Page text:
The linkages between international terrorism and organized crime are well established in the Philippines. The Abu Sayyaf Group, Bangsamoro Islamic Freedom Fighters (BIFF), the Maute Group, and Ansar al Khalifa – who have all declared allegiance to the Islamic State –fund their operations through criminal activities, mostly drug trafficking, kidnapping, extortion, and arms smuggling. They initially cooperated with criminal organizations; but have since developed their own criminal networks which operate under the false rubric of freedom struggles, covering themselves with the mantle of victims of human rights and of religious conscience violations whenever the state moves against them to protect its citizens.
The Marawi siege of 2017 illustrates the symbiotic relationship between terrorism and the illegal drug trade. With drug money, terrorists gathered a motley assortment of well-armed extremists, criminals, mercenaries, and foreign terrorist fighters to take control of Marawi. Narco-politicians supported the local terrorist groups with personnel, funds and firearms that helped sustain the siege that followed the government’s counter offensive. Intensive military and law enforcement operations allowed us to recapture Marawi in 6 months; less than the 6 years it took the West to recapture Raqqa.
Beyond law enforcement and military operations, a comprehensive approach is needed to address the linkages between terrorism-organized crime. On the political level, we now have the Bangsamoro Organic Law, which gives autonomy to Muslim Mindanao and is intended to end the decades-long conflict in that region that has been used by the Abu Sayyaf and local terrorist groups as a freedom struggle. It was anything but that. We are also amending our Human Security Act to make it more responsive to these linkages.
Drug trafficking offers a profitable illicit revenue stream. The drug trade weakens social resistance and corrupts a political response. It is known that local terrorist group members are both narcotics distributors or dealers and consumers. Shabu is frequently used for recruitment. And the shabu trade is primarily run by organized crime groups, illustrating the cooperation between terrorist groups and local and transnational criminal organizations. They have learned the lesson of the Opium Trade whereby Britain subdued a once-proud continent-sized country to its will. Hence our anti-drug operations target the trade.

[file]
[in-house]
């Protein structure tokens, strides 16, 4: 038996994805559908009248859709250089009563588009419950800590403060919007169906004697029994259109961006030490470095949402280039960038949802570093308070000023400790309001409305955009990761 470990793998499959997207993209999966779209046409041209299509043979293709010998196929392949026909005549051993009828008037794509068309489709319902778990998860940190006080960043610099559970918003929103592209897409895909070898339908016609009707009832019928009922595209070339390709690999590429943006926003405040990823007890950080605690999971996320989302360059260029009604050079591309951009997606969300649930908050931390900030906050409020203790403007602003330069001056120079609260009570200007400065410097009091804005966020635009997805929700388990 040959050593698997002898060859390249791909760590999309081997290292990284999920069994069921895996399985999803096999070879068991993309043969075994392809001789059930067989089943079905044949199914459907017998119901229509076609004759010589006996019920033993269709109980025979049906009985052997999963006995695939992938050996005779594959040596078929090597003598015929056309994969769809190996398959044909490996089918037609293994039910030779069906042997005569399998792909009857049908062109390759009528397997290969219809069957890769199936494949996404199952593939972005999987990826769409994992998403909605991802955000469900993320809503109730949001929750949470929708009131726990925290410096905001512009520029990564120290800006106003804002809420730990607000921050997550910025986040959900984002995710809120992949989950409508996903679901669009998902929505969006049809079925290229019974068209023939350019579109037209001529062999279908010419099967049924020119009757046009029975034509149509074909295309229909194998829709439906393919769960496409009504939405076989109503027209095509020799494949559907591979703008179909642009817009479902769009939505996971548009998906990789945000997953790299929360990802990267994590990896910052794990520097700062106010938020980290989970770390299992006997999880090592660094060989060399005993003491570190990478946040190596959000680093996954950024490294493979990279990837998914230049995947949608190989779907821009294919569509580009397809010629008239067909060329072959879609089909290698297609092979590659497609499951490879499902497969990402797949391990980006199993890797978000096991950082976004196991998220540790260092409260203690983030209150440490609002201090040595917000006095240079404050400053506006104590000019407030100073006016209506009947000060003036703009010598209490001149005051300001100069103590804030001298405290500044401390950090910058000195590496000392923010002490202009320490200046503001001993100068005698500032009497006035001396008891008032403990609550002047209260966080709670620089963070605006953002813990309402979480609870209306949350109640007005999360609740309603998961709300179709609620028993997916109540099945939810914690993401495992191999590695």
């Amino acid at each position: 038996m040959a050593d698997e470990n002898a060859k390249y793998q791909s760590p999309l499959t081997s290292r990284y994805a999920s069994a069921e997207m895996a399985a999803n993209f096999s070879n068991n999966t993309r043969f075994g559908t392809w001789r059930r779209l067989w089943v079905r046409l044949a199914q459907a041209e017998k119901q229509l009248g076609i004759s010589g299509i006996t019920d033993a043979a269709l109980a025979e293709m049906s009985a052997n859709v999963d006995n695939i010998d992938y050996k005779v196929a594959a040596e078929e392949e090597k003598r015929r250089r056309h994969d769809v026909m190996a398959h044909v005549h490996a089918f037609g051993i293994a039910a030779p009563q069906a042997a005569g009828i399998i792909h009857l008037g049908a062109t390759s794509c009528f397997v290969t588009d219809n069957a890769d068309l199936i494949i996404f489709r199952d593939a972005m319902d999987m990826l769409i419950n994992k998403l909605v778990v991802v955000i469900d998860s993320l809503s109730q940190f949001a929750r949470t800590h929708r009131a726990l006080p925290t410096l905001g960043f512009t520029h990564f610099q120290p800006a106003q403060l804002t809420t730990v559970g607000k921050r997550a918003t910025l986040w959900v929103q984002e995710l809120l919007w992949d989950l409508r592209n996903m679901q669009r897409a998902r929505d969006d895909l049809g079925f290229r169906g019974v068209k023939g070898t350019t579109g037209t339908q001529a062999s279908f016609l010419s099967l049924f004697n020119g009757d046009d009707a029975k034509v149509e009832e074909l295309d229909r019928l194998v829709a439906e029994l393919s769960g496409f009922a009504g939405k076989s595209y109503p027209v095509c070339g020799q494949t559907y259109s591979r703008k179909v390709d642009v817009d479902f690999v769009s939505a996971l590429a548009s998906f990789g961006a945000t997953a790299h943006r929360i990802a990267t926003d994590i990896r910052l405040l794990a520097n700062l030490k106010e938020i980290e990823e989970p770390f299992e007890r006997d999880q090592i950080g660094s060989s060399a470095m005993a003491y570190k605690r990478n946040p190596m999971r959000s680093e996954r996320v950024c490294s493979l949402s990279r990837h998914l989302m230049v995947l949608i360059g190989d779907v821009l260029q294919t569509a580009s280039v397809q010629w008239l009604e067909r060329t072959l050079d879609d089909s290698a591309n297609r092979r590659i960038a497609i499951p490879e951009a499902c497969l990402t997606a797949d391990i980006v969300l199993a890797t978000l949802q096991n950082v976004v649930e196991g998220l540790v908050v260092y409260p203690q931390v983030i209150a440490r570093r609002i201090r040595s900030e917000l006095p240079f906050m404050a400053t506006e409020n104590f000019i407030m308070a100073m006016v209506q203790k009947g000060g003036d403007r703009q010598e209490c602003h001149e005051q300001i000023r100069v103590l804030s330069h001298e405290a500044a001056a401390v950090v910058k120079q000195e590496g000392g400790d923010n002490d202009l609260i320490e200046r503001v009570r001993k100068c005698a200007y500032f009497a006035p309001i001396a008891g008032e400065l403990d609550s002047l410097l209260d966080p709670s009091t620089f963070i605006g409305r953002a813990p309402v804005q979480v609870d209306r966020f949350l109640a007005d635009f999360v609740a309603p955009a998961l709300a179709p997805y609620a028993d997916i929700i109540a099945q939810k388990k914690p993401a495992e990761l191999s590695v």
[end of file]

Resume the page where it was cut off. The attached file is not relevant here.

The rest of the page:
Since money is the main driver of these linkages, identifying and curtailing the sources of finance and tracking the flow are essential. Financial intelligence units, law enforcement agencies, the prosecution service and local government units must work together, share information with each other, and raise awareness. The public sector, as appropriate, must also work closely with the private sector.
Intelligence gathering can be more effective if agencies focus not only on terrorist acts per se but more so on the means that enable them.
At the sub-regional level, we conduct joint maritime patrols with Malaysia and Indonesia over our tri-border region of Southern Philippines, east Malaysia and Sulawesi, to strengthen border controls, especially in the light of the Abu Sayyaf Group’s trademark transnational kidnap-for-ransom operations which took the life of the Dutchman Ewald Horn.
At the regional level, the ASEAN Comprehensive Plan of Action on Counter Terrorism provides for the establishment of computerized shared databases on terrorist organizations and their associations as well as transnational organized crime groups with possible links to terrorist organizations with a view to developing a joint risk and threat assessment.
Here at the UN and at the international level, more exchanges of best practices and capacity building are needed for law enforcement and financial intelligence units. We recall that elements of the UN’s counterterrorism group came to us 3 weeks before Marawi fell to warn us that the defeated Islamic state in the Middle East would attempt to revive its Caliphate in Southeast Asia.
Our counter-terrorism efforts are anchored on respecting human rights because a state’s first, foremost and overriding responsibility is to protect the law-abiding against the lawless; and the innocent against those threatening their safety and wellbeing. To that responsibility the President of the Philippines has made an iron, unwavering and total commitment. And he will not be deterred by criticism.
Thank you, Mr. President.